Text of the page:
Based on data from law enforcement and regulatory authorities such as the Internet Crime Complaint Center and the Federal Trade Commission mass-marketing fraud schemes generally fall into three main categories: (1) advance-fee fraud schemes; (2) bank and financial account schemes; and (3) investment opportunities.
Advance-Fee Fraud Schemes. This type of scheme is based on the concept that a victim will be promised a substantial benefit – such as a million-dollar prize, lottery winnings, a substantial inheritance, or some other item of value – but must pay in advance some purported fee or series of fees before the victim can receive that benefit. While there are almost endless variations on the basic scheme, here are some of the more frequent substantial types:
Auction and Retail Schemes. According to data from law enforcement and consumer protection organizations,fraudulent schemes appearing on online auction websites are among the most frequently reported form of mass-marketing fraud. These schemes, and similar schemes involving online retail sites, typically purport to offer high-value items - ranging from high-priced watches to computers to collectibles- that are likely to attract many consumers. These schemes induce their victims to send money for the promised items, but then deliver nothing or only an item far less valuable than what was promised (e.g., counterfeit or altered goods). In some cases, fraudsters email prospective victims to say that they have additional quantities of the items that had been up for auction, but persuade them to go to other websites that do not offer the consumer protections found on legitimate auction sites.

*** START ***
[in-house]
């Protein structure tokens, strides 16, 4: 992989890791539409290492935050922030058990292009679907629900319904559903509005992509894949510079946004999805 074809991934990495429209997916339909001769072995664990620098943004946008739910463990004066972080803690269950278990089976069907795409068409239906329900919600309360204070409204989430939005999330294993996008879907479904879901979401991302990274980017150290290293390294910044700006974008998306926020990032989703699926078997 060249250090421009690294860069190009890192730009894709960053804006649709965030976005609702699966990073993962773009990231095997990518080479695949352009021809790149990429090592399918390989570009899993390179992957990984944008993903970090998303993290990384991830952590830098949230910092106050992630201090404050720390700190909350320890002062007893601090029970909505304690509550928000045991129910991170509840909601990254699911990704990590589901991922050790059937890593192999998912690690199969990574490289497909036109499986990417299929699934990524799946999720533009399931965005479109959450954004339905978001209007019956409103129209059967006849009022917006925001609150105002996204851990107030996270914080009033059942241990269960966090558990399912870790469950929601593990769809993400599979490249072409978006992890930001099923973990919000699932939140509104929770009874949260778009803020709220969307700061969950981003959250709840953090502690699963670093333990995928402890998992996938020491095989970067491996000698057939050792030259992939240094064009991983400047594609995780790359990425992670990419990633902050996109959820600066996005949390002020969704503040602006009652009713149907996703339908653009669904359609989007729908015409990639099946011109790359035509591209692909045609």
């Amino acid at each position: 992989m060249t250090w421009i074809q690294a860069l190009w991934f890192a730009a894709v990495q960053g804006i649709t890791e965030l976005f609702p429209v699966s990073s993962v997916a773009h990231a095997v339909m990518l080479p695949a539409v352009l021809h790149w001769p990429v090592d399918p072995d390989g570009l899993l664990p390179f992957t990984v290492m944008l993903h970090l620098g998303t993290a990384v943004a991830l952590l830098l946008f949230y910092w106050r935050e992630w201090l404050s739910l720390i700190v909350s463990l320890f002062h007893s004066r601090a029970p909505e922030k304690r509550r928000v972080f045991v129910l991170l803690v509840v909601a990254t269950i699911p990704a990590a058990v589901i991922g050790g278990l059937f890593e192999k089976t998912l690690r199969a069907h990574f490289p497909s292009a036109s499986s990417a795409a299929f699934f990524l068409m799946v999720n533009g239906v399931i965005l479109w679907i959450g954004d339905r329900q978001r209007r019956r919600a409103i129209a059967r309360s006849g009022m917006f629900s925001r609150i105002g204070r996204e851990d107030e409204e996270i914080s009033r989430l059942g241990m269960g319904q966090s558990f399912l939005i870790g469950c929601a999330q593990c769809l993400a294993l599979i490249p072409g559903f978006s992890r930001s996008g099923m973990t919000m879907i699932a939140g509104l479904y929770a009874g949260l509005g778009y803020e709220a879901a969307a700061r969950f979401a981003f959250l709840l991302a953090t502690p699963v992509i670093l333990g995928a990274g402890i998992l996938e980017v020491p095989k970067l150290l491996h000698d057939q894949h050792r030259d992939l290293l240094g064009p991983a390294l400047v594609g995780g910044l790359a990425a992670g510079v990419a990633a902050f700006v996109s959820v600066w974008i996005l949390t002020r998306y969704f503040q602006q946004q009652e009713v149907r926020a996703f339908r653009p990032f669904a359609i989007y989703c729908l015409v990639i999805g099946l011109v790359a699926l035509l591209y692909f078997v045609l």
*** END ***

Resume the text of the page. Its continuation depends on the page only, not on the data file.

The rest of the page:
Business Opportunity/"Work-at-Home" Schemes Online. Fraudulent schemes often contact people to advertise purported business opportunities that supposedly allow individuals to earn thousands of dollars a month in "work-at-home" ventures. These schemes typically require the individuals to pay anywhere from several dozens to several hundreds of dollars (or more), but fail to deliver the materials or information that would be needed to make the work-at-home opportunity a potentially viable business.
Credit-Card Interest Reduction Schemes. Some fraudulent schemes contact individuals and offer to help them lower their credit-card interest rates, but charge fees without effecting actual reductions in the cardholders' interest rates.